NeoLogic tapes out 16nm Quasi-CMOS chip, looks to 3nm

NeoLogic tapes out 16nm Quasi-CMOS chip, looks to 3nm

Business news |
By Nick Flaherty

Israeli processor technology startup NeoLogic expects to tape out an ARM processor at 16nm using its Quasi-CMOS technology.

The Quasi-CMOS technology and the processor will be available for evaluation to key selected customers, and the company is now working on 5nm and 3nm standard cells.

Quasi-CMOS significantly increases the maximum number of inputs of standard cells and by changing their topology to reduce the number of transistors. This benefits the logic synthesis as well as the physical design.

The company has completed the development of new standard cells for the 16nm technology node, on top of the existing CMOS standard cells library. NeoLogic’s standard cells are single-stage high fan-in (8 to 16 inputs), among others, leading to up to 50% reduction in power consumption compared to the most advanced equivalent CMOS cells while saving up to 40% of the area.

The technology was conceived to address the increasing workloads in data centres and the need to reduce the high costs associated with developing processors using advanced technology nodes. Designing processors with Quasi-CMOS should improve the power per watt per millimeter square for AI, machine learning, data analysis, video streaming, and more in datacentres, and the tapeout of the processor will help to characterise the improvement.

“Utilizing Quasi-CMOS for processor development delivers a technological leap in performance. Our design technology enables us to design a 16nm processor that delivers performance equivalent to more advanced – sub 16nm – technology nodes, while saving development NRE and manufacturing costs,” said Dr. Avi Messica, Co-founder and CEO of NeoLogic.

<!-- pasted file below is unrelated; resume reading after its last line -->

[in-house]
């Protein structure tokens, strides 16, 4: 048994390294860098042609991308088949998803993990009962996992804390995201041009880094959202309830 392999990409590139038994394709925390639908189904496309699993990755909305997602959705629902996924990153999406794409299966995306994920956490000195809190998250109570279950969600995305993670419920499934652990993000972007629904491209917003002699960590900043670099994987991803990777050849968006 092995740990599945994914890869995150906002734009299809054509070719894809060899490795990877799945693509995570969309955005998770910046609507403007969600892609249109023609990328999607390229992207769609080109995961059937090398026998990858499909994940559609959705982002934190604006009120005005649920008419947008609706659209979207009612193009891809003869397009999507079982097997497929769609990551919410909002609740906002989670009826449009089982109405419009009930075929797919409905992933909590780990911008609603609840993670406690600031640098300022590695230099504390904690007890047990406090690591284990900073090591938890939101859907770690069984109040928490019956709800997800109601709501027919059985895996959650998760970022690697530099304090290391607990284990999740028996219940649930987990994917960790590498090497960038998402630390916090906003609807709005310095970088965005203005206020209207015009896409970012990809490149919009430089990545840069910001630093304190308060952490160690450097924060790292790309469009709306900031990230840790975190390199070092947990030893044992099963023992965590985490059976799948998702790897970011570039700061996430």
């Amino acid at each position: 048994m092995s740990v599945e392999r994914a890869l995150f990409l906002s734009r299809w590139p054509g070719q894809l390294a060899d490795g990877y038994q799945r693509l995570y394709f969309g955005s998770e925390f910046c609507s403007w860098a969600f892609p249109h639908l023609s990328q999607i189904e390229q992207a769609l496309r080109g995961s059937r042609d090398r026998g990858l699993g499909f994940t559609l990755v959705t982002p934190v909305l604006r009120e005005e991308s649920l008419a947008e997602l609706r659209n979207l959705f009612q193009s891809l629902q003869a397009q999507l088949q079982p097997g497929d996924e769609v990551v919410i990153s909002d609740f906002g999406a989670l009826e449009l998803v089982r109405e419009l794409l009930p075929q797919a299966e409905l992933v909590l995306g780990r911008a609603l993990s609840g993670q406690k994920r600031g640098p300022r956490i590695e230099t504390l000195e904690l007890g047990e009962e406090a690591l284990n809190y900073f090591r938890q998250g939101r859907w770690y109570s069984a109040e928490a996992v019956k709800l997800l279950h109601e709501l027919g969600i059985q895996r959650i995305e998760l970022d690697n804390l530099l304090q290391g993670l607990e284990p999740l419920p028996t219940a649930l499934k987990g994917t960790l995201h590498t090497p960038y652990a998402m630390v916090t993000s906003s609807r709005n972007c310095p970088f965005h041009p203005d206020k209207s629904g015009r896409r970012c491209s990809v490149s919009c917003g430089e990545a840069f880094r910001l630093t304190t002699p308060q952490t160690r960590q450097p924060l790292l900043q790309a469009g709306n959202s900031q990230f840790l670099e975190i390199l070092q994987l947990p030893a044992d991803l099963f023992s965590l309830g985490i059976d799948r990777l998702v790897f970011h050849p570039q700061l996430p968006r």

The company, founded by 2021, raised $8m seed funding in July. Messica previously served as a device group manager at Tower Semiconductors and has hands-on experience in the design and fabrication of CMOS devices. He also served as VP of Engineering at Shellcase and founded and served as the CEO of three semiconductor companies in the fields of image sensors, MEMS-based optical switches, and photonic chips.

Co-founder Ziv Leshem has 25 years of experience in processor design with National Semiconductors, DSPG, and Synopsys, and managed complex processor design projects. He was one of the founders of LogixL, a company that developed a hardware-based HDL simulator and also served as a manager at NewSight Imaging, a developer of LiDAR and iTOF sensors.


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